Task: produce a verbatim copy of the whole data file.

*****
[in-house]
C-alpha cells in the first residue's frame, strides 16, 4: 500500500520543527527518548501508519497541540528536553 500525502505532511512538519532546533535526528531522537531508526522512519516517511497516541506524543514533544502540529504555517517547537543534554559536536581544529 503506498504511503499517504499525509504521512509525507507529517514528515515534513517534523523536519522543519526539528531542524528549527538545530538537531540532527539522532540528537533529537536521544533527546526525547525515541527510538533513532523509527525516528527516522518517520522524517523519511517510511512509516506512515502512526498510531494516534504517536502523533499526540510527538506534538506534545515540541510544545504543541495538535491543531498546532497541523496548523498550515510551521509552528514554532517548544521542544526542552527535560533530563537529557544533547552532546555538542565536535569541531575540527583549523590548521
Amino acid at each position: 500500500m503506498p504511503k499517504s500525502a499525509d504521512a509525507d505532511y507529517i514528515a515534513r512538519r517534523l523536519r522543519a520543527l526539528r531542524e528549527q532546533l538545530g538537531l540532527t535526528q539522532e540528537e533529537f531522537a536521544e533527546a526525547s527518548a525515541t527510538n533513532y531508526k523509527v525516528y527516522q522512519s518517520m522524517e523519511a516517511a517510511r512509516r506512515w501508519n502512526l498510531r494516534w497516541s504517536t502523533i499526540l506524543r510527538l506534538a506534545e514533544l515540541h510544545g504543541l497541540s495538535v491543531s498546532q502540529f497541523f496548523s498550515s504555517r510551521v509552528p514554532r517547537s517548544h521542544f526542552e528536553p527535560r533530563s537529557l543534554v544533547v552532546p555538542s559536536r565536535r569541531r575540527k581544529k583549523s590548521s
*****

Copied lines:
[in-house]
C-alpha cells in the first residue's frame, strides 16, 4: 500500500520543527527518548501508519497541540528536553 500525502505532511512538519532546533535526528531522537531508526522512519516517511497516541506524543514533544502540529504555517517547537543534554559536536581544529 503506498504511503499517504499525509504521512509525507507529517514528515515534513517534523523536519522543519526539528531542524528549527538545530538537531540532527539522532540528537533529537536521544533527546526525547525515541527510538533513532523509527525516528527516522518517520522524517523519511517510511512509516506512515502512526498510531494516534504517536502523533499526540510527538506534538506534545515540541510544545504543541495538535491543531498546532497541523496548523498550515510551521509552528514554532517548544521542544526542552527535560533530563537529557544533547552532546555538542565536535569541531575540527583549523590548521
Amino acid at each position: 500500500m503506498p504511503k499517504s500525502a499525509d504521512a509525507d505532511y507529517i514528515a515534513r512538519r517534523l523536519r522543519a520543527l526539528r531542524e528549527q532546533l538545530g538537531l540532527t535526528q539522532e540528537e533529537f531522537a536521544e533527546a526525547s527518548a525515541t527510538n533513532y531508526k523509527v525516528y527516522q522512519s518517520m522524517e523519511a516517511a517510511r512509516r506512515w501508519n502512526l498510531r494516534w497516541s504517536t502523533i499526540l506524543r510527538l506534538a506534545e514533544l515540541h510544545g504543541l497541540s495538535v491543531s498546532q502540529f497541523f496548523s498550515s504555517r510551521v509552528p514554532r517547537s517548544h521542544f526542552e528536553p527535560r533530563s537529557l543534554v544533547v552532546p555538542s559536536r565536535r569541531r575540527k581544529k583549523s590548521s